Wind River highlights that with the financial headroom created by lower cost, quicker rollout networks can translate into accelerated innovation, with opportunities to gain first-mover advantage through new solutions that take advantage of these capabilities to achieve faster time to market.

It adds that while being first on RAN transformation has clear merits, being a close second can also reap rewards, particularly now that the technology has been tempered in live deployments.

Existing live Open RAN installations, as implemented with a close ring of partners including Dell, Intel, NEC, Samsung and Wind River, provide an experiential and architectural starting point that can be assimilated and implemented quickly, with reduced risk.

Once up and running, the opportunity to switch out software and solutions reflecting the priorities and strategy of the operators can be undertaken in a controlled, measurable manner, with the open interfaces inherent in the initial solutions capable of facilitating ongoing change.

As the presence of vRAN and Open RAN deployments spreads across markets, it is expected that learnings available will similarly expand, with service providers taking the opportunity to leverage this experience.

This was echoed elsewhere at Fyuz23, with Vodafone emphasising the importance of cooperation and shared experience as an Open RAN accelerator. Francisco (Paco) Martín Pignatelli, the operator’s Head of Open RAN, suggested that the leaders in the field among the world’s largest telcos have “both the responsibility and the opportunity to support the smaller ones in getting on the Open RAN journey”.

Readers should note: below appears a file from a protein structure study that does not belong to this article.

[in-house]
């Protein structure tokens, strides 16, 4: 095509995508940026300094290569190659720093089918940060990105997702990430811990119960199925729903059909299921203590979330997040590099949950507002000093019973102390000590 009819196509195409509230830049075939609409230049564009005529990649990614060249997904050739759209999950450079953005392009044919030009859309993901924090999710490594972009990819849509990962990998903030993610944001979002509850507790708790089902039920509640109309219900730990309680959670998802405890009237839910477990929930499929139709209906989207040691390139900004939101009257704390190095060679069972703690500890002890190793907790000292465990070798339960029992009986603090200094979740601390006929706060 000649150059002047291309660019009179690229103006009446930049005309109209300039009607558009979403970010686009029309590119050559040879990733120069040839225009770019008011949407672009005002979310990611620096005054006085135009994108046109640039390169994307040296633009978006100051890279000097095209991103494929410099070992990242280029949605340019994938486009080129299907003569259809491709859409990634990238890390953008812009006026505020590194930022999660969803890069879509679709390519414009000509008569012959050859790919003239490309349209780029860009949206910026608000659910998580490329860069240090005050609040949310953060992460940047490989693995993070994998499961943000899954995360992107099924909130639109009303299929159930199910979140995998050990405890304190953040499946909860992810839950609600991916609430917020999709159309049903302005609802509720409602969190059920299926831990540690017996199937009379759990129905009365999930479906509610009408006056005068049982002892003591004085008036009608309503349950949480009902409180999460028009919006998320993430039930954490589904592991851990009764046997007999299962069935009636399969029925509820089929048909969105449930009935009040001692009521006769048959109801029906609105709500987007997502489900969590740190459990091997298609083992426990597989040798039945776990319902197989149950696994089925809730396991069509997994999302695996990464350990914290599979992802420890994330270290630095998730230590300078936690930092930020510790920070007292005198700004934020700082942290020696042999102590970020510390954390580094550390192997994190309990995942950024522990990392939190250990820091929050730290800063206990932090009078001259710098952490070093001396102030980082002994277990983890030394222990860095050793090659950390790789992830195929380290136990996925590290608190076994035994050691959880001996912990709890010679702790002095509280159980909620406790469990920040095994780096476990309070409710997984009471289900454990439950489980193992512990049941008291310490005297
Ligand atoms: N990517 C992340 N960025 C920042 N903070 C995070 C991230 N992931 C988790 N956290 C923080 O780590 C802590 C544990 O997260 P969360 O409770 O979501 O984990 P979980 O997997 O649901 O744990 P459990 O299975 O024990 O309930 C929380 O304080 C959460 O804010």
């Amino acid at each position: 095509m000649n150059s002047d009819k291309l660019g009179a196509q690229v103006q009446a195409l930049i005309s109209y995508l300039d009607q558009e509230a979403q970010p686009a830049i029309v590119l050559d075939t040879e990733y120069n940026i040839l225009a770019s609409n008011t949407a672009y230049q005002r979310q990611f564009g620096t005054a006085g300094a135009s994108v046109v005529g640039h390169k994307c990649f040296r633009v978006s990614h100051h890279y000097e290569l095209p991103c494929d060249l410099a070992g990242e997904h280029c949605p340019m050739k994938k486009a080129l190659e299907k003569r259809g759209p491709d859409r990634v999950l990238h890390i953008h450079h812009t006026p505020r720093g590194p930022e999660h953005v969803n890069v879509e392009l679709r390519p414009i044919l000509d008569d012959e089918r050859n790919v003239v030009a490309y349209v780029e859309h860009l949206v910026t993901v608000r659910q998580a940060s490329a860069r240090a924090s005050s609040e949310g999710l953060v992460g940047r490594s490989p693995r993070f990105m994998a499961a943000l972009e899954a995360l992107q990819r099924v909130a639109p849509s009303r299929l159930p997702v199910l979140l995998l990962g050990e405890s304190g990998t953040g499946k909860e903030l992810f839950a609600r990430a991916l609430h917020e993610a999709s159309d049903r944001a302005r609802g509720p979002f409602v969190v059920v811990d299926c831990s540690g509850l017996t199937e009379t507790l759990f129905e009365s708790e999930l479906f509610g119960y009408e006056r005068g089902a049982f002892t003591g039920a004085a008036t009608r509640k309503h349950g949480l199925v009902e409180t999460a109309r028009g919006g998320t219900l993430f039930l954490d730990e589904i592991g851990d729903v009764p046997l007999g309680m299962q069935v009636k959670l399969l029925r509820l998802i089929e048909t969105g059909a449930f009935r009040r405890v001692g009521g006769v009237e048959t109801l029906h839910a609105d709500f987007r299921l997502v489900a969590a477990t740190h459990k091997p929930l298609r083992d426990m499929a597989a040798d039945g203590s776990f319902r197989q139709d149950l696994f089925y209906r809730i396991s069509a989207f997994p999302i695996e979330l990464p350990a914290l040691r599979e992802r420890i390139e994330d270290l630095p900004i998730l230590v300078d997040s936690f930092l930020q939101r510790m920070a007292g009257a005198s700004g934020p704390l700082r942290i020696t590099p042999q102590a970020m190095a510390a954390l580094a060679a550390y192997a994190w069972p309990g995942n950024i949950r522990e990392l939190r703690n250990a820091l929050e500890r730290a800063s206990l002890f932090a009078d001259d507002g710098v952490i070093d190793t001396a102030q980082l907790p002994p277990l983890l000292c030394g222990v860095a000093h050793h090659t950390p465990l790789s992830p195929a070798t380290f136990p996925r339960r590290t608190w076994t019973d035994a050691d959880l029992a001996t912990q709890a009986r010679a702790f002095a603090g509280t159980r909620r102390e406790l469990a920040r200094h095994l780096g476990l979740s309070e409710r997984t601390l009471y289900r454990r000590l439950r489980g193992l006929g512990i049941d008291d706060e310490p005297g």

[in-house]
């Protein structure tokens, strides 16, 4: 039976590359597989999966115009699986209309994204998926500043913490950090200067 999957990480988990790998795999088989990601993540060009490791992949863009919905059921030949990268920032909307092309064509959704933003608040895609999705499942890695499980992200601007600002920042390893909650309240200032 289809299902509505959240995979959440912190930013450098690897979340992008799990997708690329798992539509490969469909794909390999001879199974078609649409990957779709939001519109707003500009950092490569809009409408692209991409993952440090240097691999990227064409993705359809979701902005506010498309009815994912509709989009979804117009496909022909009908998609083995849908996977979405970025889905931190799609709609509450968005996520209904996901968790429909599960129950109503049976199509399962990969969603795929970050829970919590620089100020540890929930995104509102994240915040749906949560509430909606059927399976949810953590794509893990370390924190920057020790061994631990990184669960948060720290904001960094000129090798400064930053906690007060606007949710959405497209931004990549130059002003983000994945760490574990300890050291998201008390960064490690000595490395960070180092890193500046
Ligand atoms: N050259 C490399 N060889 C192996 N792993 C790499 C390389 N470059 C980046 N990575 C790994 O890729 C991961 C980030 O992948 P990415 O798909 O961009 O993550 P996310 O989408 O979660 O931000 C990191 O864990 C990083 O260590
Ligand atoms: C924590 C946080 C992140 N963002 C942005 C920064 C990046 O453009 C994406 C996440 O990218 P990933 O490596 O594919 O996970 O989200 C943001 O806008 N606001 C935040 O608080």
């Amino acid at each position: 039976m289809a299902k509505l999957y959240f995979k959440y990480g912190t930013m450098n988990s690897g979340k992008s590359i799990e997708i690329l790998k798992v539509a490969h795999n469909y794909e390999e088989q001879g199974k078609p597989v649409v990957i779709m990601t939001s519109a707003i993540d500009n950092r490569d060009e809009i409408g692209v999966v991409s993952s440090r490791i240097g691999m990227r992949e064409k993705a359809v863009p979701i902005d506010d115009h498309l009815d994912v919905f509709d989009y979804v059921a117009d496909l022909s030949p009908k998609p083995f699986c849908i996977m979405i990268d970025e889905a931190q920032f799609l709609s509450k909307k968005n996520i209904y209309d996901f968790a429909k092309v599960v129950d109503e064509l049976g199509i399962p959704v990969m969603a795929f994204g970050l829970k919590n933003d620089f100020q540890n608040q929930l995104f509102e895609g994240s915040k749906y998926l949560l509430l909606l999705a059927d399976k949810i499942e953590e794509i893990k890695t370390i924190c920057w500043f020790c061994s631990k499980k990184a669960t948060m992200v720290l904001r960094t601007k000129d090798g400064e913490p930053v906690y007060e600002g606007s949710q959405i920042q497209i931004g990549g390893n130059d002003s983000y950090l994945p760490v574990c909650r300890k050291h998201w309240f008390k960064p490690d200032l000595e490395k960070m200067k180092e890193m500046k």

Wind River is playing its own part in supporting efforts to break down obstacles on the Open RAN path, including with the Tipping Point workshop format set to tour further industry events and operator campuses to help advance discussions and adoption.

Coordination and cooperation key to effective Open RAN solutions

Sitting between hardware vendors and the expanding universe of RAN and edge solutions providers, Wind River is urging coordination in setting roadmaps and aligning product features. Supporting this objective, it oversees a partner programme intended to ensure the flow of pre‑validated solutions.

The basis for Wind River’s interoperability support can be seen in its contributions to the open development community, including through involvement in the ORAN Alliance and Telecom Infra Project (Fyuz23 host), along with open-source contributions to RAN development that go back to the ‘noughts’. This has helped the vendor establish a position where its CaaS capabilities underpin disaggregated solution stacks in a range of access network environments.